19 Iyar 5779 / Friday, May 24, 2019 | Torah Reading: Bechukotai
 
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Seeing is Believing    

Seeing is Believing



If we only open our eyes, we see a whole world that overflows with Godliness and such beauty that no human designer could ever conjure, much less create...

 



The human eye is truly inspiring.

 

I knew it was time to see a doctor myself when one of the patients in my waiting room grinned and told me, “You must be using drugs too if your eyes are that red.”  My eyes had been bothering me for a few days but now they were bloodshot and oozing all sorts of gross stuff. Luckily the ophthalmologist who worked on the 2nd floor of my hospital was kind enough to fit me in later that afternoon for a visit.

 

With a few hours to waste in my office before my appointment, I took some time for personal prayer to think about how wonderful it was to be able to have zero complaints about my eyes as recently as the week before.  But here I was, wiping crusty puss out of my eyes every other minute and hoping I wasn't going to hear the news that I was going blind.  The famous writer Aldous Huxley once said, "Most human beings have an almost infinite capacity for taking things for granted.”  Certainly this rings true for bare necessities like one's eyesight.  But try eating breakfast, finding a pair of matching socks, or driving to work with your eyes closed.  Perhaps this is why our Sages instituted the following prayer for us to say each morning: "Blessed are you for giving sight to the blind," (Talmud Berachot 60B).  With this blessing—based on Psalms 146:8—we are each given an opportunity to be grateful for our vision on a daily basis.  Otherwise we would be forced to continue taking our eyesight for granted and never appreciate how good we have it until the system breaks down.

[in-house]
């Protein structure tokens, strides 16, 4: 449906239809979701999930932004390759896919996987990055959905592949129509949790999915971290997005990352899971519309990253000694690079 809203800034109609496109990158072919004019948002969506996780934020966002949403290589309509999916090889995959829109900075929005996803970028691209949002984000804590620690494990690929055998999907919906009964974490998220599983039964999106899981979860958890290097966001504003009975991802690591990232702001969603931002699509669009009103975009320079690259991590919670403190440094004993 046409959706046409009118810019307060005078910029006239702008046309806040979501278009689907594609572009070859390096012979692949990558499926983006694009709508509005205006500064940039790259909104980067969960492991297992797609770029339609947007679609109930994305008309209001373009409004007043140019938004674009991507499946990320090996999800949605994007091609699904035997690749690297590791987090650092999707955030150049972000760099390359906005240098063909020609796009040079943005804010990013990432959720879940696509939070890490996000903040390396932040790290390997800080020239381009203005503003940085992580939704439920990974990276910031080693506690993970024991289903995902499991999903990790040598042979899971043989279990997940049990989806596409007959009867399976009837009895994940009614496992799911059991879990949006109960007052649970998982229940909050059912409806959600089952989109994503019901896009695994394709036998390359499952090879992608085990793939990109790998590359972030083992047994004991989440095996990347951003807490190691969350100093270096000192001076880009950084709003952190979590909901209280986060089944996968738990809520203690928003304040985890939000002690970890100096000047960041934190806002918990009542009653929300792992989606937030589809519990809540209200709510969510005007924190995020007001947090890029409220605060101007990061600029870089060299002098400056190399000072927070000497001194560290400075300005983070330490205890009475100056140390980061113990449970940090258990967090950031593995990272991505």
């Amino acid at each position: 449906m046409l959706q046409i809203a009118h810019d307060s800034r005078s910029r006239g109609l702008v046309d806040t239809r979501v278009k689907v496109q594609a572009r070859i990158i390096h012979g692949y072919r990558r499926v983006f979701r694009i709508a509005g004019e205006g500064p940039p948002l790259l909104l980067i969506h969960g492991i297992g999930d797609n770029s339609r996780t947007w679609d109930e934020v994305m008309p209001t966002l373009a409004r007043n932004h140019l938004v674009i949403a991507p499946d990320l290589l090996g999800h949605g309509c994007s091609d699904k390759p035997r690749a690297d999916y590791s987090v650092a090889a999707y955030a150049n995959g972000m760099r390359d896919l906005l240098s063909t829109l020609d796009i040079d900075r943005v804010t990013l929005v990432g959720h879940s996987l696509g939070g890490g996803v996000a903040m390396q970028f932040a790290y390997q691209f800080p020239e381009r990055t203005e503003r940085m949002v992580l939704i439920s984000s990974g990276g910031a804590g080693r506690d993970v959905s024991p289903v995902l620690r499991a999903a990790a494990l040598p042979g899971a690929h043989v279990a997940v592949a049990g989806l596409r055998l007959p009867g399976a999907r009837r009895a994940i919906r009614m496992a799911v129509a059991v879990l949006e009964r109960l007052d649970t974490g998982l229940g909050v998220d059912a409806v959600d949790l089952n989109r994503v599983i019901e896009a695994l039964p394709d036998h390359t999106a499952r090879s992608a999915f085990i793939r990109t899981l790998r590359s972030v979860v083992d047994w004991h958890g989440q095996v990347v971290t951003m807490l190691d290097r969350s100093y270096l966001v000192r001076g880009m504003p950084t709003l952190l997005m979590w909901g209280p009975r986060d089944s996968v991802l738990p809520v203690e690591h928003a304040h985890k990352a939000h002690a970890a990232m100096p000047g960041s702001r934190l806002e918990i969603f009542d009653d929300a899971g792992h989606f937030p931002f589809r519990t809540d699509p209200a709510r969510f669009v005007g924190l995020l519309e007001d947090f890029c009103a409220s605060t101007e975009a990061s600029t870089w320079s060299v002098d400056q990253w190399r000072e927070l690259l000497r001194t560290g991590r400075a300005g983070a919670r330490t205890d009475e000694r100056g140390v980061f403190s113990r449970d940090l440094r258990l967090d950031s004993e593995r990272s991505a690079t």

As a relatively healthy guy with a job and a family, I can't say I'd spent too much time thinking about my eyeballs over the past 33 years.  Inspired to ponder my own anatomy, I pulled my old medical textbooks off of the shelf and rediscovered how amazing the human eye is.  Built to perfection, the eye has a luminance range (the ability to detect subtle differences in light contrast) of factors that measure close to one in a hundred trillion.  This is facilitated by all sorts of cool parts including nearly 130 million individual photoreceptors (light-sensing cells), six unique muscles, and an unforgettably-named fiber called the Zonule of Zinn.

 

Rabbi Avigdor Miller of blessed memory used to teach that bananas were clear evidence of how much God loves each and every one of us.  Not only are they a healthy snack, but they taste delicious, fit easily into our hands, change color to indicate when they're ripe for eating, and are conveniently packaged in portions which are easily transported.  If a person can become close to God by thinking about fruit, the human eye—which blows bananas  out of the water in terms of its complexity—should be enough to turn a regular guy into a serious Chassid!

 

By the time I got to the ophthalmologist's office a few hours later, I was all smiles and couldn't help myself from telling the front desk administrator, "today is the best day of my life."  Following a successful visit with Dr. D., I am tremendously grateful to report that things have improved mightily with a few eye drops each day.  How the medications work or what caused the irritation in the first place couldn’t be less important to me.

 

So perhaps this whole thing has just been for the sake of learning to appreciate my vision and seeing it as a lesson for life in general.  Certainly our mystical tradition had this in mind when describing the aforementioned daily blessing as "a thank-you to God for the tremendous kindness of opening our eyes to the beauty of spirituality," (see the 19th Century works of the famed Kabalistic master The Ben Ish Chai).  If a person looks closely, they can find God in all sorts of things beyond the bananas on our kitchen countertop.  Godliness is in the people that surround us and we must be grateful for the loving relationships that we've been given.  For our parents who clothed, fed, and raised us.  For our spouses who support us in every possible way.  For our children who provide us with endless joy and constant opportunities to give.  For our friends who always provide a listening ear and a shoulder to lean on.  For everyone including the mailman who makes sure that the bills come on time, we can always be grateful for everything we've been blessed with.  All we have to do is to keep our hearts—and eyes—open.

 

 

* * *

Jacob L. Freedman, MD, is a board-certified psychiatrist practicing in Boston, Massachusetts, and a former student of Yeshiva Aish HaTorah in Jerusalem. In addition to his work as a clinical psychiatrist, Dr. Freedman has worked as a healthcare and a risk-management consultant. He can be most easily reached at: JacobLFreedman@gmail.com





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